Rejected Not Dejected

One of the first things I was told by a published author upon declaring myself  a writer was, “Expect to be rejected 90% of the time.” 

I was offended. I thought he was telling me that he’s a better writer than I. Not so. He was mentoring me. He was warning me to toughen up if I wanted to see my writing published. He was right. Rejection is not only a reality in the publishing world it’s a  fact of life. It happens as often as sh*t happens. Survivors carry on. Writers who believe in themselves continue to submit their work. You probably understand that intellectually. That doesn’t stop it from hurting. It doesn’t keep the self-doubt at bay. 

What  may help is an occasional reminder that even those blessed with success face rejection in one form or another.  I invite you to drop in each day, starting July 5, 2010,  to share a bit of schadenfreude with me as I find hope in the knowledge that someone, somewhere, is dealing with a rejection worse than the form letter lurking in my  mailbox.

“I take rejection as someone blowing a bugle in my ear to wake me up and get going, rather than retreat.”

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4 Responses to “Rejected Not Dejected”

  1. Kathy Otten Says:

    Hi Bobbi,
    I think sometimes that fear of rejection keeps me from stepping out of my comfort zone and trying tougher markets.
    I guess the worst rejection I ever got was to have ‘No Thanks’ scrawled across the back of my SASE and mailed to me eight months after my query.

  2. amandacrossley Says:

    Hey,

    I got two form letters. But my writer’s group is way tougher than that. I felt like I had had my skin peeled off slowly when they were done. That is not to say that they were not correct and didn’t shed light on the two previous rejections. But your right you have to put the feelings aside. I really had to work that night for “they are talking about the work not me.” Because I take things too personally most of the time. But you can’t survive that way.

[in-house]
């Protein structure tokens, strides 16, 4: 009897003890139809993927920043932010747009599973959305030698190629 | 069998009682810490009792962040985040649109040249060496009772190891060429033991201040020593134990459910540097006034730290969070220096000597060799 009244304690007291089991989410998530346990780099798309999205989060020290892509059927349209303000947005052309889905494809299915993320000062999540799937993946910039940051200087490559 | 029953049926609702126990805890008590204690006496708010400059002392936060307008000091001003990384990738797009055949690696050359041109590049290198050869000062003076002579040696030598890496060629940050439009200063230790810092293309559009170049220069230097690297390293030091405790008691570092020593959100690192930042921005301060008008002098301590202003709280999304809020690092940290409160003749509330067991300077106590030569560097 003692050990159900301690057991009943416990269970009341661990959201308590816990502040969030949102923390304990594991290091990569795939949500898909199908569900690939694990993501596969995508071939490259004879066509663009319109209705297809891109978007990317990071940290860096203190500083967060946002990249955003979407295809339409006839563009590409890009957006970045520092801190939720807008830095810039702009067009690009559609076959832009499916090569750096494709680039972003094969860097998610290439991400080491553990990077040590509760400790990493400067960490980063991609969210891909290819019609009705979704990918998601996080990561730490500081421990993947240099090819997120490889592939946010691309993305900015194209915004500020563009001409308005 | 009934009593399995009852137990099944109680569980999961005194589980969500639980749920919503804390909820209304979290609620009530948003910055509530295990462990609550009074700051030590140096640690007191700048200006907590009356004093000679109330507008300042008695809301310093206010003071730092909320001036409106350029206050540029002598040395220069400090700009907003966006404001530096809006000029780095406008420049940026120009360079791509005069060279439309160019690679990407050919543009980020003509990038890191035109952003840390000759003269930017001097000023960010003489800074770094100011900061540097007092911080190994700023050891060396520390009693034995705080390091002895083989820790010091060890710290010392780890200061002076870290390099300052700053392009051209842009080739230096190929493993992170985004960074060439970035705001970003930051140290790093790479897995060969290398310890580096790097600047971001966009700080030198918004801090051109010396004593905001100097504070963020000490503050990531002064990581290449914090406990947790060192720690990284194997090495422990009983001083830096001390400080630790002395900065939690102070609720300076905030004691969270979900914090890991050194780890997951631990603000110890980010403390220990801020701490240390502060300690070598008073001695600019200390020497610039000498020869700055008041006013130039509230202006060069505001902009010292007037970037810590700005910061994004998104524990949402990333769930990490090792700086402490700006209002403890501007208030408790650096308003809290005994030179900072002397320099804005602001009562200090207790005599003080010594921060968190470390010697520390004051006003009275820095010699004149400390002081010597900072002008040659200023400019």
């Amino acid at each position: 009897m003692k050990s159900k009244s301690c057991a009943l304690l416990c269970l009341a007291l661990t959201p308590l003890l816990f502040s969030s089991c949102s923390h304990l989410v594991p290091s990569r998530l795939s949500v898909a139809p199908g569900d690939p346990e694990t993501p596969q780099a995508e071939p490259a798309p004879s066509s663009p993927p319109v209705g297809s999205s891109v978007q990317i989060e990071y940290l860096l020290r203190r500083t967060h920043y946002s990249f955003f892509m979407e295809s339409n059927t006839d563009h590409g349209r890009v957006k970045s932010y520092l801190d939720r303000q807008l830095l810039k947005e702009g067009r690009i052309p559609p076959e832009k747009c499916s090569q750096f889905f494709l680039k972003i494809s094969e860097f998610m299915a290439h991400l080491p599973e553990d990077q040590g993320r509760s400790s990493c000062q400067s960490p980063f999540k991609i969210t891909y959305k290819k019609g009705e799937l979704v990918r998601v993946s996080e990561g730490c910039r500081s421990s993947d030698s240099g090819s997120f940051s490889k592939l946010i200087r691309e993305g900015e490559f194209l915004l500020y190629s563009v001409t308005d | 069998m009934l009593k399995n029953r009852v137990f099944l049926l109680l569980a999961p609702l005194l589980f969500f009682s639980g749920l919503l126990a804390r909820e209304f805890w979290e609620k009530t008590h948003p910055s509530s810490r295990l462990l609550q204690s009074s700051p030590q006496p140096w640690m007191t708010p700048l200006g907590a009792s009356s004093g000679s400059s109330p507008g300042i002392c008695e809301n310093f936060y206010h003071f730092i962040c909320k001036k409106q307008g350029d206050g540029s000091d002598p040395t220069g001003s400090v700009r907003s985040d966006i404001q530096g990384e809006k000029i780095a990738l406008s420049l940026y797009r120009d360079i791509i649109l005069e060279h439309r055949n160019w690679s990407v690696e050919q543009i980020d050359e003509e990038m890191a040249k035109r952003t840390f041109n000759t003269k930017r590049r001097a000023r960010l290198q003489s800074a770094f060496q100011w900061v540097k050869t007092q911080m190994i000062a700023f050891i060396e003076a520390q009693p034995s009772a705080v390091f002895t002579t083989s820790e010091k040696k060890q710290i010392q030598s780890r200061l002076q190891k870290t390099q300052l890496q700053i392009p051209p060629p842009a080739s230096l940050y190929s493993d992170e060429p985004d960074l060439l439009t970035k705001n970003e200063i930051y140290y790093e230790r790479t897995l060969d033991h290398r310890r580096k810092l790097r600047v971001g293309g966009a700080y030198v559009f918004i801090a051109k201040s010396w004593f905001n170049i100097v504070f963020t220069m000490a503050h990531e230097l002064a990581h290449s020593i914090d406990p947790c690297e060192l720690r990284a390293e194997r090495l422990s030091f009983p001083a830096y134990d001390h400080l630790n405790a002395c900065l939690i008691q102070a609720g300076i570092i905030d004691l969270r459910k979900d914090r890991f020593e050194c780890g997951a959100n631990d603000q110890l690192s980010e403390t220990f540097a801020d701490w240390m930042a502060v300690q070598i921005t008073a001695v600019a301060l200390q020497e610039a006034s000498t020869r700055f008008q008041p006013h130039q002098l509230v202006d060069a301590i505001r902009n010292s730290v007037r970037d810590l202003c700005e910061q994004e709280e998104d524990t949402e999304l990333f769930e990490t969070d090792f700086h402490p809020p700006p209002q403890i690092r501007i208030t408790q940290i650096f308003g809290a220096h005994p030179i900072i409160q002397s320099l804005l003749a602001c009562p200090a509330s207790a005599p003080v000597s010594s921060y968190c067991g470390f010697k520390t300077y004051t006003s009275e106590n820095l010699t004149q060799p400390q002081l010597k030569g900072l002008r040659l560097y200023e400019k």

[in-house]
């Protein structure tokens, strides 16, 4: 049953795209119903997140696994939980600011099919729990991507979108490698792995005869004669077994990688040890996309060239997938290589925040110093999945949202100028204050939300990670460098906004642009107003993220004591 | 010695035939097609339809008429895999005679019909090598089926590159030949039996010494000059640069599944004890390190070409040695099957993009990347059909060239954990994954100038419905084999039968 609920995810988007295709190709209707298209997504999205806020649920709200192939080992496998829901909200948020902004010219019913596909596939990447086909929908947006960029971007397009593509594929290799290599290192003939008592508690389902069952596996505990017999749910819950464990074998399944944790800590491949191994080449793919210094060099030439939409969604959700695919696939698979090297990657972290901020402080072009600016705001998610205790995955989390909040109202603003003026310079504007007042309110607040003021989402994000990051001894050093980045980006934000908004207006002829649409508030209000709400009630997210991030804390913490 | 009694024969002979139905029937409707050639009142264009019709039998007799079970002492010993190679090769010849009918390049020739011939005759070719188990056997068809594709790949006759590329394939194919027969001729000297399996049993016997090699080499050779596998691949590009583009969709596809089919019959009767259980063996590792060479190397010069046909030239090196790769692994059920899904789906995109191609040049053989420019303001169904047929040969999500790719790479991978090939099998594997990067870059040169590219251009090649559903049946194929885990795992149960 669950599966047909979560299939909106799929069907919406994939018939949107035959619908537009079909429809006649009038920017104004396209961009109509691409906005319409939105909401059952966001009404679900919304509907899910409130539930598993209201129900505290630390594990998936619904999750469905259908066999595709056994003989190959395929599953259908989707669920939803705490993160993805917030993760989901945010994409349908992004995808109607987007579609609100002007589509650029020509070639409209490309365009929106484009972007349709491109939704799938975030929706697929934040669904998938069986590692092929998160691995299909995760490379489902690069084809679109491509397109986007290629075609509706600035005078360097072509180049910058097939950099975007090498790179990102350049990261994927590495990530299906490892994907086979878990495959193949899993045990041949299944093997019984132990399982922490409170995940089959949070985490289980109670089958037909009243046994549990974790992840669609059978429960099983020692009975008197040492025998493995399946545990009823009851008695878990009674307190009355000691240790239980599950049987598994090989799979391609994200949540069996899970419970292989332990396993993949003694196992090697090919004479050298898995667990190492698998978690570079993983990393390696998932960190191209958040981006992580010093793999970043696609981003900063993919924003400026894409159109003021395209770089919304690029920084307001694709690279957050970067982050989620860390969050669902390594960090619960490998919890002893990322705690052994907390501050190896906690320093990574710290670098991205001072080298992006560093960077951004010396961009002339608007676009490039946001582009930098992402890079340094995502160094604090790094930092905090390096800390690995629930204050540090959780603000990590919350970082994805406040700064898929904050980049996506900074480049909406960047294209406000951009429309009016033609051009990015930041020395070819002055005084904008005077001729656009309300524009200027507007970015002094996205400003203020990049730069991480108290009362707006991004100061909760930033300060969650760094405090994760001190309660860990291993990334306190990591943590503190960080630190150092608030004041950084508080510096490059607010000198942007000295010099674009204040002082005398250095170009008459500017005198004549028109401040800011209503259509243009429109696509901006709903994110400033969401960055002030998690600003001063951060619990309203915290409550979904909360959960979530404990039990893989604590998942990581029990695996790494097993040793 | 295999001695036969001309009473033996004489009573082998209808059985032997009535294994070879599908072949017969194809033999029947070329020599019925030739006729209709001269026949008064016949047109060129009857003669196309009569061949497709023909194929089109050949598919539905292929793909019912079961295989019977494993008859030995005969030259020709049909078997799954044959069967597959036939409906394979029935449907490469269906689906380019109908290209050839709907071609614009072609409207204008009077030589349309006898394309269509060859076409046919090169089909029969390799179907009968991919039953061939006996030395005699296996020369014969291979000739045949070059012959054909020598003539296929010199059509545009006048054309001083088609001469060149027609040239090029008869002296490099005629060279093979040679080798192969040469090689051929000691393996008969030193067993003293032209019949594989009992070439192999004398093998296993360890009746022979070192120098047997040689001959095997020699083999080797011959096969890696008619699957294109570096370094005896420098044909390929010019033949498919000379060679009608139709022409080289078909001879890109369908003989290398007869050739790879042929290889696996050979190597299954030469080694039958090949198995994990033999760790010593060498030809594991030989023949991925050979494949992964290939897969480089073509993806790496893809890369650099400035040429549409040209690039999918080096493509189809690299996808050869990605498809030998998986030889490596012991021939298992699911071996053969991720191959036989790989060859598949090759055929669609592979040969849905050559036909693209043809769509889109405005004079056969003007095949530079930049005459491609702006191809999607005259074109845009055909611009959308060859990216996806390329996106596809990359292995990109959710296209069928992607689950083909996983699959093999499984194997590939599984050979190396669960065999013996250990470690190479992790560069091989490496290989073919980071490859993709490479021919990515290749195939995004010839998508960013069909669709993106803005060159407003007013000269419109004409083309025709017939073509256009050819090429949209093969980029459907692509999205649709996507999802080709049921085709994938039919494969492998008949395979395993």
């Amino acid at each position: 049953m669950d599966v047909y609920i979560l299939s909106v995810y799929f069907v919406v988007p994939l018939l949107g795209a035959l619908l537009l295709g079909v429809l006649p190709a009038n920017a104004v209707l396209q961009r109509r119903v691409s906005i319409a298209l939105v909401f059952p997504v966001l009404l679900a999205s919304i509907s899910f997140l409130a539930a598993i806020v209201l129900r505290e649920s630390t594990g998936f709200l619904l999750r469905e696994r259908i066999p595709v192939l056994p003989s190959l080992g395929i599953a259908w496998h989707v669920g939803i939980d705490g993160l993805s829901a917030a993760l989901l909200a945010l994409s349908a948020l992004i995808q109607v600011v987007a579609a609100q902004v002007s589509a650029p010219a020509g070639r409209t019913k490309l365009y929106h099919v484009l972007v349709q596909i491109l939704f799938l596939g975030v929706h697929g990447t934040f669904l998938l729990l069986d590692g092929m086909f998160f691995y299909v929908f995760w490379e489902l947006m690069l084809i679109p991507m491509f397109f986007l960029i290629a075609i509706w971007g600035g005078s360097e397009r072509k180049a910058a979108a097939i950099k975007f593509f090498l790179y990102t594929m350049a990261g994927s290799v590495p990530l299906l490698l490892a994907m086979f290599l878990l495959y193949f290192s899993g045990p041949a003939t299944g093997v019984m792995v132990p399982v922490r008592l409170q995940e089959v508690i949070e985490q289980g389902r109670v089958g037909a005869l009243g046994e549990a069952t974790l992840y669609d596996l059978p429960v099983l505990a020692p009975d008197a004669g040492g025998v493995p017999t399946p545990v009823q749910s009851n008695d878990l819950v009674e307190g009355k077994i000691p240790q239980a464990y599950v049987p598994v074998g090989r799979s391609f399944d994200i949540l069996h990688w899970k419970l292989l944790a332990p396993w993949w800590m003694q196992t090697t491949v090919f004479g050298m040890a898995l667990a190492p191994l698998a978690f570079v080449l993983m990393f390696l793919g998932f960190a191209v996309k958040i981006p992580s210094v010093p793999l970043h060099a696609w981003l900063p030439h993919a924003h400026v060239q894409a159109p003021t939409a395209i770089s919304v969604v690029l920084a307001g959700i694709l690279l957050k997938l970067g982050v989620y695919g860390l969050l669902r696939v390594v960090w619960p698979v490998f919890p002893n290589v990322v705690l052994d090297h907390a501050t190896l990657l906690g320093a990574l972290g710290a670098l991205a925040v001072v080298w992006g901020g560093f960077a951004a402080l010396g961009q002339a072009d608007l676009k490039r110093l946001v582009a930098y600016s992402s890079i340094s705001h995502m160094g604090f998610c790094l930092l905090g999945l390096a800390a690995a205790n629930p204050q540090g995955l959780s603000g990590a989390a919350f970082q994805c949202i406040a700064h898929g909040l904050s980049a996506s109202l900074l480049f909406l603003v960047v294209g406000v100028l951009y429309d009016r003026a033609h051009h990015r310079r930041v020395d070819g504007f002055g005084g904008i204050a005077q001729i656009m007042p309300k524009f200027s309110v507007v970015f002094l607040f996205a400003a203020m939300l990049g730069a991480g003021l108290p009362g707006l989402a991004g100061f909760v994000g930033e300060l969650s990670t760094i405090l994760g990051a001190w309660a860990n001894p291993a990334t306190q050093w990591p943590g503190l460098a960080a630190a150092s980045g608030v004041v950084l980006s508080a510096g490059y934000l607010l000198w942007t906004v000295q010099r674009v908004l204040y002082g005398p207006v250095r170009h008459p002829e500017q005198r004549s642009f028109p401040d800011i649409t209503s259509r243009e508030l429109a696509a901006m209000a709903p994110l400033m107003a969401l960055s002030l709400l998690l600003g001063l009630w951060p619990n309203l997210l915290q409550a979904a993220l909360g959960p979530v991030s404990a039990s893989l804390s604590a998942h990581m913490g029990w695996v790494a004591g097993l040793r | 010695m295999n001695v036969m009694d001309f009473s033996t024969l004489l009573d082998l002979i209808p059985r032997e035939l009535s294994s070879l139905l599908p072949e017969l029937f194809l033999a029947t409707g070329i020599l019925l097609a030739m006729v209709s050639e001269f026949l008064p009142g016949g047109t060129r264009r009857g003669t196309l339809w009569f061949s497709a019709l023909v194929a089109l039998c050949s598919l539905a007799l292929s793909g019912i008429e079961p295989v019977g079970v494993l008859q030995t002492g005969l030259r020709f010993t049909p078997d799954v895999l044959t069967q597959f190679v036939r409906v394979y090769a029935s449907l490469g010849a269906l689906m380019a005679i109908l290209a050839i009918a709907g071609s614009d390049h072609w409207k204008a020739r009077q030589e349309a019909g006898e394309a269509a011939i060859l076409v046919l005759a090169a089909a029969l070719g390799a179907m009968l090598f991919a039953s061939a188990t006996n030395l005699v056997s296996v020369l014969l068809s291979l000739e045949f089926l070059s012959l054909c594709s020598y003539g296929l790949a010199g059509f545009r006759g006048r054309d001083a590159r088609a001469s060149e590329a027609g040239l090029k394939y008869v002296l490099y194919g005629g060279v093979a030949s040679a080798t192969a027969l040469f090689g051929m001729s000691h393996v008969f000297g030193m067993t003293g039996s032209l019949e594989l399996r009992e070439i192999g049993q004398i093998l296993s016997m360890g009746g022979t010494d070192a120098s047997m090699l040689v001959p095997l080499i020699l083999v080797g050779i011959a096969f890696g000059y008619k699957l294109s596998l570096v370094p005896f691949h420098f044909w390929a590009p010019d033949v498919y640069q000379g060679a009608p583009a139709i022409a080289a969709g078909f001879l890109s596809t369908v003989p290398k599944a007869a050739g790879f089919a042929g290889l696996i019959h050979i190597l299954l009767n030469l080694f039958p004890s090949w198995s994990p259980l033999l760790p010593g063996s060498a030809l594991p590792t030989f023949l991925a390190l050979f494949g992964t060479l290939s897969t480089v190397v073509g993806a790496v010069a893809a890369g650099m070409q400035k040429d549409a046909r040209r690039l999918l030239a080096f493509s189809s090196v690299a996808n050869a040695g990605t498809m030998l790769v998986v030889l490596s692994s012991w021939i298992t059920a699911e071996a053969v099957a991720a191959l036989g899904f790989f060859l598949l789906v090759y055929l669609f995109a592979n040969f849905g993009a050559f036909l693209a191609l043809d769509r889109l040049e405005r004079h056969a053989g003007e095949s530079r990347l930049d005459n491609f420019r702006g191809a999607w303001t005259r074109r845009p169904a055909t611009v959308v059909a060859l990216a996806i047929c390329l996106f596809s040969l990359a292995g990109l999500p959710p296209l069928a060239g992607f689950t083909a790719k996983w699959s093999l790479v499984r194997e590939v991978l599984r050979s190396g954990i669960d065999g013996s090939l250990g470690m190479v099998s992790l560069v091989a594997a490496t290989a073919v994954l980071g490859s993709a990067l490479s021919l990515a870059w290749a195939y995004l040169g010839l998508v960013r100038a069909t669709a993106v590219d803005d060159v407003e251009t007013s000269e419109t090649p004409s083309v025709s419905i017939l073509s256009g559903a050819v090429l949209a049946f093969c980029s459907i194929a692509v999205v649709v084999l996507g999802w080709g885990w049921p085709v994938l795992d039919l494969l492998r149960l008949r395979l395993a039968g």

I realize that publishers and agents are looking for a certain thing give or take a little. The question then becomes to you write what sells, stay to your vision or find something in the middle.
    I write epic fantasy a genera I have been told numerous times is bloated and not taking on much new material except YA which I’m not interested in. But I know that like me there are readers out there who like the whole story not just a quick romp. So, I listen to my group and I read other people’s stuff to keep in touch but I’m not turning YA just because its hot. I know I can sense the authors dedication and integrity when I read and I can also tell who chopped their work for said number of words.
    Hummm…rambling a bit. To bring it back. I think if you care about your work rejection will always sting but it doesn’t have to erode your self worth or belief in your abilities. You have to know that it is just a part of the job. I taught high school for seven years before deciding to write full time. My first year of teaching I cried when the kids cursed me out or said I was a bad teacher. But I grew and realized that teenage emotions had nothing to do with me teaching ability. Its the same thing.

  3. Jim Rada Says:

    When I started writing, I used to get form letters as a form of rejection. When I started getting short, handwritten notes on the form letter, I considered it progress. Then I started getting rejection letters specifically tailored to me. Again progress. Finally, I started getting accepted. I wonder how many trees died just to tell me, “no”?

  4. 218 Words and the Bedpost Spike – Guest Blog « The Schizophrenic Writer Says:

    […] Rejected Not Dejected (schizophrenicwriter.wordpress.com) […]

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